Does your emergency kit also contain water purification supplies (filter or chemicals), and containers sufficient to hold 10-gallons of purified water per person? Do you have a large container suitable for gathering water to be purified?
Topic #2: Food
3. Do you have sufficient food for 14 days? Is it food you and your family will want to eat? Is it reasonably nutritious? To save water, do you have paper plates, disposable eating utensils, and plastic garbage sacks?
4. Do you have a camping stove or a way to cook/heat your food without grid-supplied electricity or natural gas? Do you have a 2-week supply of fuel for your stove, plus extra?
Topic #3: Evacuation
5. Do you have emergency-kit containers which hold your pre-packed, transportable, 2-week supply of water and food, just in case you need to evacuate to a friend’s house or the boondocks? Have you loaded these into your vehicle to confirm that everything fits into your car/truck?
If you don’t have a vehicle, do you have access to other transportation? Or, have you stockpiled these items (and more) at a safe-haven retreat location?
6. Are there other family members or friends who might come to you if they need to evacuate from their home? Do you have sufficient water and food to take care of their needs if they arrive empty-handed? If not, are you prepared to turn them away?
7. Do you have a GO-Bag stored in each vehicle? Is it fully equipped? Does it include all the gear you will need? Does it include cash, so that you can buy what you need during a time that credit cards and cash registers don’t work?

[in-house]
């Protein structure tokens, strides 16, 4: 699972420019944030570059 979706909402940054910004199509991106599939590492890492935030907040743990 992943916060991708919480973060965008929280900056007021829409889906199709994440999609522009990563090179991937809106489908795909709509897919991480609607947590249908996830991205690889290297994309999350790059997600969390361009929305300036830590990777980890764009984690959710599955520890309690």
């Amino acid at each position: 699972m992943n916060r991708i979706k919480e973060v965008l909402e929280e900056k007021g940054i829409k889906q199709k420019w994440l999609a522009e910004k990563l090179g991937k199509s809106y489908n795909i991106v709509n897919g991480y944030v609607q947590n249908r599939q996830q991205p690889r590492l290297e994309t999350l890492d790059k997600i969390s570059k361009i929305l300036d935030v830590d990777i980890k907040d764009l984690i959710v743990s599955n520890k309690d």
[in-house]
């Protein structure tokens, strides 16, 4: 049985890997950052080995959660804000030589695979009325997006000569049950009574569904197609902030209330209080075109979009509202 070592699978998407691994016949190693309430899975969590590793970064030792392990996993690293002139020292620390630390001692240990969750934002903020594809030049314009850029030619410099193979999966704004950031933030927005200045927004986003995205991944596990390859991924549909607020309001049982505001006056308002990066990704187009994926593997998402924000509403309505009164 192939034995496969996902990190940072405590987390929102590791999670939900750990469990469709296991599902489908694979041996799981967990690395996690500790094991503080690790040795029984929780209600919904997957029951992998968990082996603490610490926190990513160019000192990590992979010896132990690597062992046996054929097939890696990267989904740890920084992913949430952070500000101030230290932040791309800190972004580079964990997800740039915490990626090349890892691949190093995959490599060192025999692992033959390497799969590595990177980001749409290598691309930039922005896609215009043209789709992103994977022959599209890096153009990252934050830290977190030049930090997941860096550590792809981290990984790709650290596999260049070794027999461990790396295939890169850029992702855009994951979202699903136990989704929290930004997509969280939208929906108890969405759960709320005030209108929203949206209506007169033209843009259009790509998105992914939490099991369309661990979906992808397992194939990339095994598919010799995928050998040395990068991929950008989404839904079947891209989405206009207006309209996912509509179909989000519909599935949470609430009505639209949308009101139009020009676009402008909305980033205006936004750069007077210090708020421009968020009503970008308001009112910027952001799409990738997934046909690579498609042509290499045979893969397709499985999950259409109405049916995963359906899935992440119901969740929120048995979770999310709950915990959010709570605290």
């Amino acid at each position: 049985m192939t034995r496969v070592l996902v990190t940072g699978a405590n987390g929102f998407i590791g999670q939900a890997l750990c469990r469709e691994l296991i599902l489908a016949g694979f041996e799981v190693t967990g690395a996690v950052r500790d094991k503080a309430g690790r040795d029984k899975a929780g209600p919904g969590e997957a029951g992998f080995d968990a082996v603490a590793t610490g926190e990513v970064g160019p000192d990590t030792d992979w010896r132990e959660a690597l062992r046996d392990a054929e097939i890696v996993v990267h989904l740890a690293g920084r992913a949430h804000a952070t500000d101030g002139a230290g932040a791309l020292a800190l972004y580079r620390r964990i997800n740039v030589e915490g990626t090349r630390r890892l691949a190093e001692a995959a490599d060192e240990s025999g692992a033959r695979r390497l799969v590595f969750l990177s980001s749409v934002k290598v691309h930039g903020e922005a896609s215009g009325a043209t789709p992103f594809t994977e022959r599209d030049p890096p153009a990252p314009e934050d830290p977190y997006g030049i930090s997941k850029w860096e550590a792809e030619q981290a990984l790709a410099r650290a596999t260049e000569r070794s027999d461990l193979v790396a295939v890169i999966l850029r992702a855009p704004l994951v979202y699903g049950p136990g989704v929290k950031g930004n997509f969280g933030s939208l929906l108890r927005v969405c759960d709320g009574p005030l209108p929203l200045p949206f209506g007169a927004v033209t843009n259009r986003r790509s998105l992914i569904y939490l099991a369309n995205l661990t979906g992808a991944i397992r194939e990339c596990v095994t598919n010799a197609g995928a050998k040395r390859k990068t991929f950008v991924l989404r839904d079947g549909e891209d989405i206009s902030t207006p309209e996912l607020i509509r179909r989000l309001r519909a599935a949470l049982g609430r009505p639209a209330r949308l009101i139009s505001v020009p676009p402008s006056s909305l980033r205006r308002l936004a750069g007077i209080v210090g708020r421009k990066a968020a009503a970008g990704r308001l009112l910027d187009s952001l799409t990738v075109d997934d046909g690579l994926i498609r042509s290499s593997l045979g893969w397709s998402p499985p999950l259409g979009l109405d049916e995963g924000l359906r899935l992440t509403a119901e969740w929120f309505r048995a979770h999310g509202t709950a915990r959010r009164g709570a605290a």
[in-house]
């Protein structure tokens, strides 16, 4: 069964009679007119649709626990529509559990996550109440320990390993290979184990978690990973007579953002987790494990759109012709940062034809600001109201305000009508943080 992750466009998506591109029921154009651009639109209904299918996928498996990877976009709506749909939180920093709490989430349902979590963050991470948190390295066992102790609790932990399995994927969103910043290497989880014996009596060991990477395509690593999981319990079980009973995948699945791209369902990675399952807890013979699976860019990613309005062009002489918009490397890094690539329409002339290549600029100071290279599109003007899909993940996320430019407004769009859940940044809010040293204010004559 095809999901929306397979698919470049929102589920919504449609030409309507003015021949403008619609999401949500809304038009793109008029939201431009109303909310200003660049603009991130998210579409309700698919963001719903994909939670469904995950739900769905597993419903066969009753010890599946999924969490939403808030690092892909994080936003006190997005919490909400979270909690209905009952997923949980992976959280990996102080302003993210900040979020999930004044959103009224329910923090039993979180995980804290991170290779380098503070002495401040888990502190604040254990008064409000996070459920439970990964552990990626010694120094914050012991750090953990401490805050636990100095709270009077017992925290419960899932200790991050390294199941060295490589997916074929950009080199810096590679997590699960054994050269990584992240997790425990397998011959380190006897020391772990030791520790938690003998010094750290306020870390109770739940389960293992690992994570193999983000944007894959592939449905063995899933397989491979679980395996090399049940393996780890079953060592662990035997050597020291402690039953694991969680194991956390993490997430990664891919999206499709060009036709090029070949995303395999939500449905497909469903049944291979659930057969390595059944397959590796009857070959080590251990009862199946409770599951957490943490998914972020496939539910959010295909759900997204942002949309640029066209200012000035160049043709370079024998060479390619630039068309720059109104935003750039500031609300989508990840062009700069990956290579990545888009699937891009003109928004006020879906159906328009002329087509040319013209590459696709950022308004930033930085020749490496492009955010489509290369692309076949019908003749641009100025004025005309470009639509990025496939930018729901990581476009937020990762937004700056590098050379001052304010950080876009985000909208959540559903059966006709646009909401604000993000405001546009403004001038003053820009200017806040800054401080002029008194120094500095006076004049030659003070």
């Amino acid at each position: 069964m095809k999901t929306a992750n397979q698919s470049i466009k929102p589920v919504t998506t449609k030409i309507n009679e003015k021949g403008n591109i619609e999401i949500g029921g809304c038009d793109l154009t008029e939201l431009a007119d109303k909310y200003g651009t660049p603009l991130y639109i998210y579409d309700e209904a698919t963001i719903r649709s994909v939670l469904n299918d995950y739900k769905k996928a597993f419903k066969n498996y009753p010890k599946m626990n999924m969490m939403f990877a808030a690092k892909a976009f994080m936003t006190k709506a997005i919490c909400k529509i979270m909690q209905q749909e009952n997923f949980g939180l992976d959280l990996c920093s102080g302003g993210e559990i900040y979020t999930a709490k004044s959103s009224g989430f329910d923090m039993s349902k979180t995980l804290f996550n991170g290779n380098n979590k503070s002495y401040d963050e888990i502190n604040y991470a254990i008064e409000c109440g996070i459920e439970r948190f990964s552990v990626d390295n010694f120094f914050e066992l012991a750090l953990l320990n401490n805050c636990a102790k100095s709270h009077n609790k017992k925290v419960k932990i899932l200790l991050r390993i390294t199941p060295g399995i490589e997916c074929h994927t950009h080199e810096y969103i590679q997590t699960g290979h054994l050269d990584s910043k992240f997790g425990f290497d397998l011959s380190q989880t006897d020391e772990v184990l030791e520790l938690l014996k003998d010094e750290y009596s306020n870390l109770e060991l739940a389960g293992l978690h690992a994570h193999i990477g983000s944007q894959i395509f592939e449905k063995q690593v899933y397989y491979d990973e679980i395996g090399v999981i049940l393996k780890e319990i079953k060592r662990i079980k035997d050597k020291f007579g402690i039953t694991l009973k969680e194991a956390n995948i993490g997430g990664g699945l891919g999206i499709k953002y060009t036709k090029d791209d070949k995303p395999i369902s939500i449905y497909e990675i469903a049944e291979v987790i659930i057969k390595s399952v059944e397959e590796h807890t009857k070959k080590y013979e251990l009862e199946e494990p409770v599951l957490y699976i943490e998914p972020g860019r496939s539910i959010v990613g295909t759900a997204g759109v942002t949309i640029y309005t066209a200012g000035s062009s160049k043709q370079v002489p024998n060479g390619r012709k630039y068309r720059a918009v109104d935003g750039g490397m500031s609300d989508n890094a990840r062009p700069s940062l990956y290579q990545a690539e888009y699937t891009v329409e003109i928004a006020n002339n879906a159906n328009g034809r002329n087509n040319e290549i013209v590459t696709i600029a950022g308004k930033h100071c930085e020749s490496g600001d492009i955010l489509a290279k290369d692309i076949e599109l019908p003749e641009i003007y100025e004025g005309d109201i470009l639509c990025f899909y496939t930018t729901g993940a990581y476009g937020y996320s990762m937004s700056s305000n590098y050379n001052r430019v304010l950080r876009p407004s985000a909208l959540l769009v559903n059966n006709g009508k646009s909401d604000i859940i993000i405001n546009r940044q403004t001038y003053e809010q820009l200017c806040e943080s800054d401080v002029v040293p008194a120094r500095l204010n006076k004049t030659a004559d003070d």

8. Do you always keep a ½ tank of fuel in each vehicle? Do you have easy, quick access to additional fuel that is transportable? Can you safely carry gas cans in your vehicle along with your other important emergency evacuation gear? How many miles can you drive on this fuel? Is this quantity sufficient?
Topic #4: Communications
9. Do you have a way to communicate with your spouse and children if you, or they, are away from home when disaster strikes and your mobile phones stop working? If you don’t have a family, who are the friends or family members you would want to contact during an emergency situation? Do you have a way to reach them when your phones stop working? Do you, and they, have 2-way radios? Do you know how to use these radios, and have you agreed on what frequencies to use?
10. If you need help and 9-1-1 isn’t available, who are you going to call? When you call them, do they know what to do? Have you established a Mutual Aid Pact, committing to come to each other’s aid? Are you sufficiently trained? Do you, and they, know what to do if called upon? If your phone doesn’t work, do you have suitable 2-way radios and a communications plan?
11. Do you have a battery-operated radio capable of receiving commercial AM/FM radio stations and NOAA Weather Band frequencies? (In the U.S., during an emergency situation, the government uses these WB frequencies to communicate with the citizenry. How will you collect information on what is happening in your areas?) Does your emergency radio include shortwave bands? Do you know where to look for emergency radio stations and “news” information?